The Holidays are marketed as a time of good cheer. It’s the “Most Wonderful Time of the Year” Right? Sadly, the sin of humanity comes through most vividly during the Christmas season. I remember a few years back a news story about a man dying on Black Friday after being trampled by a mob of shoppers trying to get the best deal. That’s terrible! The truth is that we are not the way we should be. The happy veneer called “Christmas Spirit” often masks the lurking reality within us—we are selfish sinners.
Many of us have good intentions this time of year—it’s the season that people look forward to all year round—but they end up being subverted by problems and issues. I’ve heard that the holiday months have the highest suicide count. Why? People wait all year for times of happiness and joy only to realize that though “’Tis the season to be jolly,” life issues are real and painful. Families are broken and need reconciliation. The problem of sin runs deep; the hurt cannot be healed by a few months of commercialized jollity. Try as we might to enjoy the season, we are never the joyful people we wish we could be, and neither are the people we know!
We all know what it’s like to try to be good. We all know what it’s like to fail. Our good intentions are usually so fleeting. Our resolve generally lasts a couple weeks (think New Year’s resolutions). We must admit that sometimes our attitude is the party-spoiler. Isn’t it obvious that there’s serious problem with us? Our attempts at being good fail. And even when they succeed, they’re mostly done for self-promotion. We’re nice because our nice-ness wins attention and approval. Indeed, we wish we could be selfless and joyful, humbly giving gifts to our friends and family this holiday season. Unfortunately, chances are we’ll be selfish and manipulative. The grip of sin holds tightly the hearts of men.
Or, to put it in Christmas terms, if God was coming to town, making a list of who was naughty and who was nice, we’d all be in serious danger. We’d all be naughty. And the consequence would be infinitely worse than coal in the stocking.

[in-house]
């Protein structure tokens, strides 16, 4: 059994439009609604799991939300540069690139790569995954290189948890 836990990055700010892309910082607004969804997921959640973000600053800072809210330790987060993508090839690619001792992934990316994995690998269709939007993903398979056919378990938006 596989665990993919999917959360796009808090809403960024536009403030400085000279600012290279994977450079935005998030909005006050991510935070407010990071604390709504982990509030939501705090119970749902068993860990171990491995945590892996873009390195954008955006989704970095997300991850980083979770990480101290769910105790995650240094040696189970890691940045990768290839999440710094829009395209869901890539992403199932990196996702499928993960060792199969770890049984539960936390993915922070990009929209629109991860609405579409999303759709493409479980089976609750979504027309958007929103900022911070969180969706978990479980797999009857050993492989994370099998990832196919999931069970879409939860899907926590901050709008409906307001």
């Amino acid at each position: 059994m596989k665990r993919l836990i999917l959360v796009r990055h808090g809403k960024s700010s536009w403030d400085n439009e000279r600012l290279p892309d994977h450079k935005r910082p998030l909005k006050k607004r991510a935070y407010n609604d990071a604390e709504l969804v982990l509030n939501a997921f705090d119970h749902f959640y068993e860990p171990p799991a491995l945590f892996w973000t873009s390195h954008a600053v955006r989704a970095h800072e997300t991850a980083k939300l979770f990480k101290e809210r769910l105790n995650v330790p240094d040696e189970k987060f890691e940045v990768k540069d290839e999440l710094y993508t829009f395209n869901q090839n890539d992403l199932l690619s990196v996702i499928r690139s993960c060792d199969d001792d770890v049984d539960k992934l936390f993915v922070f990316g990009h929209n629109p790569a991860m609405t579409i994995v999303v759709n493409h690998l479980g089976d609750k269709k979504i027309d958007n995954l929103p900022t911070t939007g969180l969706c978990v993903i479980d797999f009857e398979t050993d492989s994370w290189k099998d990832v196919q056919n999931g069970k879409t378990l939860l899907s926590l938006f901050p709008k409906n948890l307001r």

So what do we need? We don’t need better commercial advertising. We don’t need to coerce stork clerks to say Merry Christmas instead of Happy Holidays. We don’t need eliminate “Xmas” so we can put “Christ back into Christmas.” We don’t need more money so we can give better gifts. None of those things will fix the problem. We need new hearts.
And we actually need more than that. Because our selfishness has so offended God, in order to maintain justice he must deal with us. So not only do we need new hearts, we need someone to live the life we couldn’t live, die the death we deserved to die; we need someone to meet God’s righteous standards on our behalf and pay the price of sin we could never afford. We need to be forgiven, justified, and changed.
The Christmas Gospel is the message that God provided these things in Jesus Christ. We could not climb out of the muck of sin we were born in, so God became flesh and lived among us. He lived a sinless life and died a sinner’s death. And if we understand that we’ve offended God, and trust in Jesus, God will treat us as if we lived Jesus’ perfect life, and treat Jesus as if he lived our sinful lives. Upon our belief, God will grant us conversion, by which the Holy Spirit dwells within us to work supernatural change.
That’s good news; and that’s why I celebrate Christmas.